Scholastic Discover More: Planets
by Penelope Arlon and Tory Gordon-Harris
Scholastic Inc., 2012
Grades 2 and up
The reviewer received a copy of the book from the publisher.
A few months ago, Louise and I posted a piece about how to evaluate nonfiction for children. In that post we described the different types of nonfiction texts (browser, specialized, concept, biography, and how-to).
Some nonfiction texts delve deeply into one topic. You can usually tell those books by the pages of back matter including source notes, extensive bibliography and notes from the author. Bomb: The Race to Build- and Steal- the World's Most Dangerous Weapon by Steve Sheinkin fits into the "specialized" category.
Another type of nonfiction text is the "browser." Children in my library check out a lot of browsers. They love to share interesting facts and stats with their friends as they pore over the photos and information in "browsers" such as world record books. Scholastic Discover More: Planets falls into the browser category.
This book will appeal to children as soon as they open the cover. Colorful photographs and illustrations will capture their attention, and the information is presented in a manner that children who are beginning to read independently will find easy to comprehend. Scholastic offers three levels of books in the Discover More series: emergent reader, confident reader, and expert reader. Discover More: Planets is categorized as a book for confident readers.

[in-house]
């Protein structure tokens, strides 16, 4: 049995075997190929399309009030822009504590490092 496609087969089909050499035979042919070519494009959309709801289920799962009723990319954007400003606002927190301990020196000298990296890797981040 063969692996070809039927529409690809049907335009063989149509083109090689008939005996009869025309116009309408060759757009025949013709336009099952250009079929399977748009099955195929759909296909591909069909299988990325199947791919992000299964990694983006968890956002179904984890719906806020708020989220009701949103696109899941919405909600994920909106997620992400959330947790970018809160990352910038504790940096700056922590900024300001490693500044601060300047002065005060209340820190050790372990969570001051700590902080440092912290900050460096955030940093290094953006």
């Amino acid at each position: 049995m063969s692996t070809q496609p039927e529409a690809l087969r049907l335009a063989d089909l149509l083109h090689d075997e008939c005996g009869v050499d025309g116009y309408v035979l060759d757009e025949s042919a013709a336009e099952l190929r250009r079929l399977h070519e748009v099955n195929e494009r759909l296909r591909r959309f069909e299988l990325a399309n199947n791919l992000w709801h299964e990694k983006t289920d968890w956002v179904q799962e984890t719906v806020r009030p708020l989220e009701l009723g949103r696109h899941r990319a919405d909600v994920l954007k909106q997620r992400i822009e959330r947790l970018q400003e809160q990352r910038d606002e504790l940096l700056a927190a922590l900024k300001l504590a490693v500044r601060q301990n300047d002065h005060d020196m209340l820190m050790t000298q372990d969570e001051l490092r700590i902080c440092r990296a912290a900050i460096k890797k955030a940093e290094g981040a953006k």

Fans of mythology will enjoy the section that shows how each planet is named for a Roman god. A two-page timeline provides readers with important dates in space exploration. Each planet is presented on a two-page spread. The information is presented in small chunks and in the form of fact boxes and captions. The book is designed so that readers may open to any page and begin reading, which many developing readers find less daunting than reading an entire nonfiction text from cover to cover. Students in need of in-depth information for research projects may find this series limiting. However, the books will please readers who want to sit back, relax and learn about science.
Each book in the series comes with access to a free digital book. The e-book companion for Discover More: Planets was impressive. The digital text focused on space machines and included close-up photographs of the Mars rovers along with photos and illustrations of space probes and satellites. Readers will enjoy testing their space knowledge with the "Quick Quiz." Scholastic Discover More: Planets has the potential to inspire young readers to check out more nonfiction books about the solar system and outer space.
To see the complete list of books in the Scholastic Discover More series, visit the site: http://www.scholastic.com/discovermore/